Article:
A major difference between the United States and Canada is the relative lack of access to hearing aids in the United States.  Most- but not all- Canadian provinces and territories do offer some degree of financial support and the ultimate cost of hearing aids in Canada tend to be lower than south of the border.  While access is a very important issue and the CAA is actively engaged in discussions, it still is an issue, albeit less so than in the United States.

One thing that is missing with OTC (and PSAP) hearing aids is the verification stage of the hearing aid fitting and this can make the difference between a successful experience or a negative one for our hard of hearing clients.  Another, is the audiological input and counselling.  It may be that hearing aids (of any type) are not required at all.  The OTC and PSAP model does an end-run around the audiologist.

Some manufacturers now offer their own version of a OTC hearing aid (either in-house or from a third party non-traditional hearing aid manufacturer) and other manufacturers have publicly stated that they will have nothing to do with OTC and PSAP hearing aids and will continue to support the professional audiology route.

Following is a thoughtful overview of these new American FDA regulations and OTC hearing aids from Karl Strom who has spent many years as the Editor of Hearing Review and now is with HearingTracker.


Editor’s Note: It is sad news that we announce the passing of Dr. Bob Oliveira, best known for his work with Hearing Components.  Perhaps less known, Bob published several articles about the dynamics of the outer ear canal showing the benefits of having the mouth open for certain types of ear impressions.  I worked with Bob in the past and was an expert witness for one of his cases during a patent law suit (which he won).  I wrote a blog entry at in 2014 about his work.  It can be accessed at Who is Bob Oliveira - part 1 | Marshall Chasin | He will be missed.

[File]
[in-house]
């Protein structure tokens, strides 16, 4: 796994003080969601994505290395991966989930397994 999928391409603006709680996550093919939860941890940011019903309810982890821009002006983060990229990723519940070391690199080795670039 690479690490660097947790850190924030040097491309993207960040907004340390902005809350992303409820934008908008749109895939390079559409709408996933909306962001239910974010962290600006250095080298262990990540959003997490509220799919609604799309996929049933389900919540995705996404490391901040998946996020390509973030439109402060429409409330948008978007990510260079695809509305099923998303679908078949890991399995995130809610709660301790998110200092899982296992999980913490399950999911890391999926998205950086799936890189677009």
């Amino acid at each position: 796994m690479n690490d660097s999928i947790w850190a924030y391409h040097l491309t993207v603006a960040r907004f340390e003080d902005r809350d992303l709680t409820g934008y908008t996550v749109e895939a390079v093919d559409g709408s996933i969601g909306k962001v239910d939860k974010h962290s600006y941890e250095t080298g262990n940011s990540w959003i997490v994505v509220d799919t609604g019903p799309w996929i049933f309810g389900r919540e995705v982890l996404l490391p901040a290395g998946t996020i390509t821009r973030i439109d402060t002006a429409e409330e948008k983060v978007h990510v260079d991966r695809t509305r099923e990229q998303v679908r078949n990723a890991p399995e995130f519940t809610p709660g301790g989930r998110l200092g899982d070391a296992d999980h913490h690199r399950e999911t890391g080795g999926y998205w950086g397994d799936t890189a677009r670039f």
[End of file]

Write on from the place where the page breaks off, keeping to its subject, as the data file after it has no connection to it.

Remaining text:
Oliveira, Robert J. Biochemist, Inventor, Founder and CEO of Hearing Components passed away Sept 5 in Minneapolis, MN. Bob was born on Nov. 20, 1942 in New Bedford, MA to Sinval and Eva Oliveira. Bob was educated at the University of Southeastern Massachusetts (BS), University of Massachusetts (MS), Iowa State University (PhD) and Oak Ridge National Laboratories (post-Doctoral). He met his future wife, Deanna at U Mass. and the couple married in 1967. Bob joined 3M in 1972 where he led the program for the first cochlear implant approved by the FDA. In 1990, he founded Hearing Components. This closely held R&D based company invents, manufactures and markets worldwide, proprietary Comply foam products that improve the personal hearing experience. The company is the awardee of 9 Small Business Innovative Research grants from the National Institutes of Health. A creative and intellectual force in his field, Bob was an inventor of 17 patents and won a patent infringement case at the jury and Federal Appellate Court level at a crucial point in the business development of Hearing Components. In partnership with Dee, Bob founded and led a foundation for STEM college students who demonstrate Drive, Grit, and 'Smart Enough'. He loved to travel. He and Dee enjoyed many expeditions abroad, including over 15 self-guided biking tours in France where they made life-long friends. He particularly enjoyed traveling with his niece Elisabeth and her family. Among his many interests, Bob loved to laugh and converse with others. He also enjoyed jazz, modern art and remarkably bad puns.